In the center, your teeth have a nucleus of blood vessels and nerves called the pulp. This pulp is in a space called the root canal. Each tooth can have one or more root canals. Your front teeth often have only one root canal, while your back teeth can have three or more.
The pulp of your teeth can become infected with bacteria if your teeth are damaged. This can happen in different ways. They are between them:
an injury, such as a blow to the mouth;
cracked or loose fillings, or repeated fillings in the tooth;
Root canal treatment can often be done in one session, or it may take more than one session to do it. The length of treatment will depend on how severe the problem is. Your dentist can perform a root canal or recommend an endodontist, a dentist who specializes in root canals.
Sometimes damaged teeth cannot be repaired with root canals. In general, this happens if you have a badly damaged tooth or if you have severe gum disease that prevents your tooth from healing or having good support after treatment. In this case, your dentist may suggest extracting the tooth (extraction).
Your dentist will ask you questions about your symptoms and examine you. He will also ask you questions about your medical history and any previous treatment that has been done on your teeth.
Your dentist will also take an X-ray of your tooth. This can show how far the infection has spread, if there is an abscess, and the number of root canals in your tooth.
Root canal treatment is usually done under local anesthesia. This anesthesia completely blocks the pain in your jaw, and you will stay awake during the procedure. If you are concerned about having local anesthesia, speak with your dentist.
Your dentist will explain to you what will happen before, during, and after treatment, and any pain you may have. This is your opportunity to understand what will happen, and you may find it helpful to prepare a list of questions about the risks, benefits, and alternatives to the procedure. This will help you stay informed so that you can give your consent if you are asked to sign a consent form to carry out the procedure.
If you need local anesthesia, your dentist will allow a few minutes before the procedure for it to take effect. The dentist will separate the tooth from the rest of the mouth, with a thin layer of rubber called a dam. This stops the spread of any infection and prevents you from swallowing or breathing in any small instruments or liquid used during the procedure.
Your dentist will make a hole in the top of the tooth and remove the dead or diseased pulp. They will then clean the empty hole with a liquid that also helps clear any infection. The hole in the tooth may need to be widened to make sure it can be filled properly, and this is done with small rows. This can take several hours and may need to be done in more than one visit. If the root canal is severely damaged, this may be all your dentist does on your first visit. Your dentist will put a temporary filling on your tooth to keep it closed until you return to continue treatment. However, if your tooth is not severely damaged, the dentist can put a permanent filling and seal the tooth. You can take an x-ray to evaluate before filling the tooth.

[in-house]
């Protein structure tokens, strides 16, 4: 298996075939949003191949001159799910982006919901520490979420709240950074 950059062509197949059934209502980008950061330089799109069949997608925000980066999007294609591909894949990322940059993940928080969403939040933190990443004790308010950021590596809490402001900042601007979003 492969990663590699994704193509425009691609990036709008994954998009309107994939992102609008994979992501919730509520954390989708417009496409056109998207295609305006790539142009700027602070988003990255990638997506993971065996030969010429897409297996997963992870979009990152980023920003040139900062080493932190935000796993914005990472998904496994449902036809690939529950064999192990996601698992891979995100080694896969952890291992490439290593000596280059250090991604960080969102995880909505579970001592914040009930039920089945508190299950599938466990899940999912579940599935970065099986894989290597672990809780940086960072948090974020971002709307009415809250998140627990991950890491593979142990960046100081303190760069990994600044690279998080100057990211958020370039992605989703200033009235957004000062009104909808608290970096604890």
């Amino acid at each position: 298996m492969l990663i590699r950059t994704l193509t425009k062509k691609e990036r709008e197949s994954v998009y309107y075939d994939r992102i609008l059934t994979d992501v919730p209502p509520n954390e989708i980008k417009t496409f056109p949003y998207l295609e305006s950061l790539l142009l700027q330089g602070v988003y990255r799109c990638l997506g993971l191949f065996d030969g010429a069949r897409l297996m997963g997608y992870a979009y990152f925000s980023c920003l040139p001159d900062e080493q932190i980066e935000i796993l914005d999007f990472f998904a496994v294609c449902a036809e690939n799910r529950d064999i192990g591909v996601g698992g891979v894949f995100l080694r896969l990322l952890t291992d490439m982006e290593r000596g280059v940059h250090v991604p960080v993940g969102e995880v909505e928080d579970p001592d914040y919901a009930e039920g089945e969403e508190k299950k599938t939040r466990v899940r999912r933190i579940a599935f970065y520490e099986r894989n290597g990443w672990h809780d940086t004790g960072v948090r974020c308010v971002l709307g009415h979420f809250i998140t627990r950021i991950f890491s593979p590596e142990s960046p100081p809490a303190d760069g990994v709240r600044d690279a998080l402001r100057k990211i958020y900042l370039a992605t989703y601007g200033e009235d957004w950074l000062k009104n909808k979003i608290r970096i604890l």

If you have a temporary filling, the dentist will remove it and replace it with a permanent one when you return for your next appointment. It will then seal the tooth to prevent further infection and damage. If there is a risk of the tooth being damaged again, your dentist may suggest that a crown be placed. The crown is an artificial cap that fits over the tooth.
Generally, the patient can go home when he feels ready. After local anesthesia, it may take several hours for your mouth to regain sensitivity.
You may need pain relievers to relieve any discomfort when the effects of the anesthesia wear off. If you need pain relief, you can take over-the-counter pain relievers such as paracetamol (acetaminophen). Always read the patient information leaflet that comes with the medicine, and if you have questions, ask the pharmacist.
Your root canal should be evaluated by your dentist after one year. An X-ray will be taken and your dentist will evaluate any pain, swelling, or signs of infection or damage. You may need additional checkups in the next four years if there are signs of damage, or if your tooth is not healing properly. Some people need another root canal.
After your treatment, it is important that you take care of your repaired tooth. Brush your teeth twice a day, floss every day, and only eat foods or drinks with sugar at mealtime. You can also take care of your teeth by visiting the dentist regularly for a check-up.
As with any procedure, there are some risks associated with root canal treatment. We have not included the probabilities of such risks occurring as they are specific to you and vary from person to person. Ask your dentist to explain how the risks apply to you.
Side effects, although unwanted, are mostly temporary effects that you may have after the procedure.
Cleaning the teeth may cause slight sensitivity, but this is only temporary. If you have severe pain or any pain or discomfort that gets worse, see your dentist.
Complications are problems that arise during or after treatment.
You are unlikely to have other problems after root canal treatment. If your tooth is not healing properly, or is damaged or infected, you can have your root canal treatment done again. This is called retreatment.
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